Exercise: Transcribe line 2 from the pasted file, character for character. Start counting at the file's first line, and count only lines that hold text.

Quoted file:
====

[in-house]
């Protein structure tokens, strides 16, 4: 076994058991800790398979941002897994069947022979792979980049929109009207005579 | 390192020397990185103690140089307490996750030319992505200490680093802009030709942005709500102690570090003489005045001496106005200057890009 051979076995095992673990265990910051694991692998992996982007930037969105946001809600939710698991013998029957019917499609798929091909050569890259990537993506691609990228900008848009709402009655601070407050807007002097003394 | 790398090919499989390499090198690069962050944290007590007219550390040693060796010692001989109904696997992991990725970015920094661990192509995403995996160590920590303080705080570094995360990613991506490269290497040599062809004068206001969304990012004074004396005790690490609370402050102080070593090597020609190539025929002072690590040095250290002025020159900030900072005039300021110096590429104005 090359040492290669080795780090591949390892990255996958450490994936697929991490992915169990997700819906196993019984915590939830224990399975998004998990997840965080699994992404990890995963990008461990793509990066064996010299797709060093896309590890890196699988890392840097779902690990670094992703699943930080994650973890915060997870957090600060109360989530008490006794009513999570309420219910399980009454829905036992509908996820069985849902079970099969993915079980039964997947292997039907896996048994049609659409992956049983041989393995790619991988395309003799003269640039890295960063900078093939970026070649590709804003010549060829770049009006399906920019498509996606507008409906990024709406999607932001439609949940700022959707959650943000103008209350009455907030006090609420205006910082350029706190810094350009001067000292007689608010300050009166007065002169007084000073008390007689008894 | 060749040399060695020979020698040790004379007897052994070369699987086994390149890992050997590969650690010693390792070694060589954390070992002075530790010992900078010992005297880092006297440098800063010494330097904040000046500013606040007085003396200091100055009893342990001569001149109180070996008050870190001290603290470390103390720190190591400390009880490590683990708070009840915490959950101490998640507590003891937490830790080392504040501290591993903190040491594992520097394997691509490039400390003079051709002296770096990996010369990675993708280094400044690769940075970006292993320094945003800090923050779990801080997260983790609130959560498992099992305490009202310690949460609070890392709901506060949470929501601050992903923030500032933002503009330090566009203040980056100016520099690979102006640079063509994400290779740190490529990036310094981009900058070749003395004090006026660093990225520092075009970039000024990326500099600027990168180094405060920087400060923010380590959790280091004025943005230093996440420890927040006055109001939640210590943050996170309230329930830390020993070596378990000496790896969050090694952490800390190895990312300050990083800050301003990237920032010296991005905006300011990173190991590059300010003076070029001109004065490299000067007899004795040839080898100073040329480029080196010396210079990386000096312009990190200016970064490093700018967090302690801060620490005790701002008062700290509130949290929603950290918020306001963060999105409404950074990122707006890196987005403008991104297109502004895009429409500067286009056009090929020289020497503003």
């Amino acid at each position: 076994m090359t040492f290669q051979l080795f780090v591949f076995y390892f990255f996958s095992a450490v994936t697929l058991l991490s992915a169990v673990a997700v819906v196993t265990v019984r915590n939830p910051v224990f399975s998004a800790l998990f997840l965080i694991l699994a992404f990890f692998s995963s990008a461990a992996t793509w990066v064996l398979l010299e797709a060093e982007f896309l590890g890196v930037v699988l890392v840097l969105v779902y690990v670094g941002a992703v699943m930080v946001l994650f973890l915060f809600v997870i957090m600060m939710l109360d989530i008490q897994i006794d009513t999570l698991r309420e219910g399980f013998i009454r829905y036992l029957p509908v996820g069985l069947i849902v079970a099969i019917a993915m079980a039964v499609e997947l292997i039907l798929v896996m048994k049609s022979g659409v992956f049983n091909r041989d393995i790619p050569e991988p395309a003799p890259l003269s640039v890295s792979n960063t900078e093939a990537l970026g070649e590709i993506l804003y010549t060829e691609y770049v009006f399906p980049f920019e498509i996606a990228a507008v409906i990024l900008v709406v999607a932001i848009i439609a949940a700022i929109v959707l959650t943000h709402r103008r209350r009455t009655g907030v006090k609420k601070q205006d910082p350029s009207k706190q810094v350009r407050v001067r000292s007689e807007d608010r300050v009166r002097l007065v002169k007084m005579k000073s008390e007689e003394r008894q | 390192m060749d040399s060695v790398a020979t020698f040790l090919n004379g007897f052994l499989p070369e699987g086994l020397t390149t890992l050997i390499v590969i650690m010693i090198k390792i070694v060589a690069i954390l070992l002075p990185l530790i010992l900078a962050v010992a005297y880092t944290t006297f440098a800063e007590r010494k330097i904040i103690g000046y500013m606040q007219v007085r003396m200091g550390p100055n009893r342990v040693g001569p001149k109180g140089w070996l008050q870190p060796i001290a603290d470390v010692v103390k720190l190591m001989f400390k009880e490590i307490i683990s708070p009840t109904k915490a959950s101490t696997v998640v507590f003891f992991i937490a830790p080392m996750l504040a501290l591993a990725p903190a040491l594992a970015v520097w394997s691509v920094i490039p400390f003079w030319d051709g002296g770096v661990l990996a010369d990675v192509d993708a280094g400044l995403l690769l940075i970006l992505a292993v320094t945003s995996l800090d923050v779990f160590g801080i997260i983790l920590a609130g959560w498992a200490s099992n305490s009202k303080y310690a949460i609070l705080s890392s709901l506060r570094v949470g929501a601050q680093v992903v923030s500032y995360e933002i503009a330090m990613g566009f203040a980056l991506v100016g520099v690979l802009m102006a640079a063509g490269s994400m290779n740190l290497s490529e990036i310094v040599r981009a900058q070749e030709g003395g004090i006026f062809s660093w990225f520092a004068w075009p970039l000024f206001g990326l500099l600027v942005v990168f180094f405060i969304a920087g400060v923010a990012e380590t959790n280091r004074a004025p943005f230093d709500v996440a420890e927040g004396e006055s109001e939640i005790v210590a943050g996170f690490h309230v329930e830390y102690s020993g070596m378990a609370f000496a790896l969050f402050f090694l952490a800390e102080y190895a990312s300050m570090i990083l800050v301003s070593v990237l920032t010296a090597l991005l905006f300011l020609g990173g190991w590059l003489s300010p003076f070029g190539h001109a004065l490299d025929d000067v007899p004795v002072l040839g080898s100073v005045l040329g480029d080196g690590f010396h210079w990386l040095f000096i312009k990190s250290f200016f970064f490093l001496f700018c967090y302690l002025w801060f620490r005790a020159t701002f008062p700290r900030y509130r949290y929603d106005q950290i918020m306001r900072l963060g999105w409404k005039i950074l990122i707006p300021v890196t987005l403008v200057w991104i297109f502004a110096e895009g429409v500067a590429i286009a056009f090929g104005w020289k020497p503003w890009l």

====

């Protein structure tokens, strides 16, 4: 076994058991800790398979941002897994069947022979792979980049929109009207005579 | 390192020397990185103690140089307490996750030319992505200490680093802009030709942005709500102690570090003489005045001496106005200057890009 051979076995095992673990265990910051694991692998992996982007930037969105946001809600939710698991013998029957019917499609798929091909050569890259990537993506691609990228900008848009709402009655601070407050807007002097003394 | 790398090919499989390499090198690069962050944290007590007219550390040693060796010692001989109904696997992991990725970015920094661990192509995403995996160590920590303080705080570094995360990613991506490269290497040599062809004068206001969304990012004074004396005790690490609370402050102080070593090597020609190539025929002072690590040095250290002025020159900030900072005039300021110096590429104005 090359040492290669080795780090591949390892990255996958450490994936697929991490992915169990997700819906196993019984915590939830224990399975998004998990997840965080699994992404990890995963990008461990793509990066064996010299797709060093896309590890890196699988890392840097779902690990670094992703699943930080994650973890915060997870957090600060109360989530008490006794009513999570309420219910399980009454829905036992509908996820069985849902079970099969993915079980039964997947292997039907896996048994049609659409992956049983041989393995790619991988395309003799003269640039890295960063900078093939970026070649590709804003010549060829770049009006399906920019498509996606507008409906990024709406999607932001439609949940700022959707959650943000103008209350009455907030006090609420205006910082350029706190810094350009001067000292007689608010300050009166007065002169007084000073008390007689008894 | 060749040399060695020979020698040790004379007897052994070369699987086994390149890992050997590969650690010693390792070694060589954390070992002075530790010992900078010992005297880092006297440098800063010494330097904040000046500013606040007085003396200091100055009893342990001569001149109180070996008050870190001290603290470390103390720190190591400390009880490590683990708070009840915490959950101490998640507590003891937490830790080392504040501290591993903190040491594992520097394997691509490039400390003079051709002296770096990996010369990675993708280094400044690769940075970006292993320094945003800090923050779990801080997260983790609130959560498992099992305490009202310690949460609070890392709901506060949470929501601050992903923030500032933002503009330090566009203040980056100016520099690979102006640079063509994400290779740190490529990036310094981009900058070749003395004090006026660093990225520092075009970039000024990326500099600027990168180094405060920087400060923010380590959790280091004025943005230093996440420890927040006055109001939640210590943050996170309230329930830390020993070596378990000496790896969050090694952490800390190895990312300050990083800050301003990237920032010296991005905006300011990173190991590059300010003076070029001109004065490299000067007899004795040839080898100073040329480029080196010396210079990386000096312009990190200016970064490093700018967090302690801060620490005790701002008062700290509130949290929603950290918020306001963060999105409404950074990122707006890196987005403008991104297109502004895009429409500067286009056009090929020289020497503003």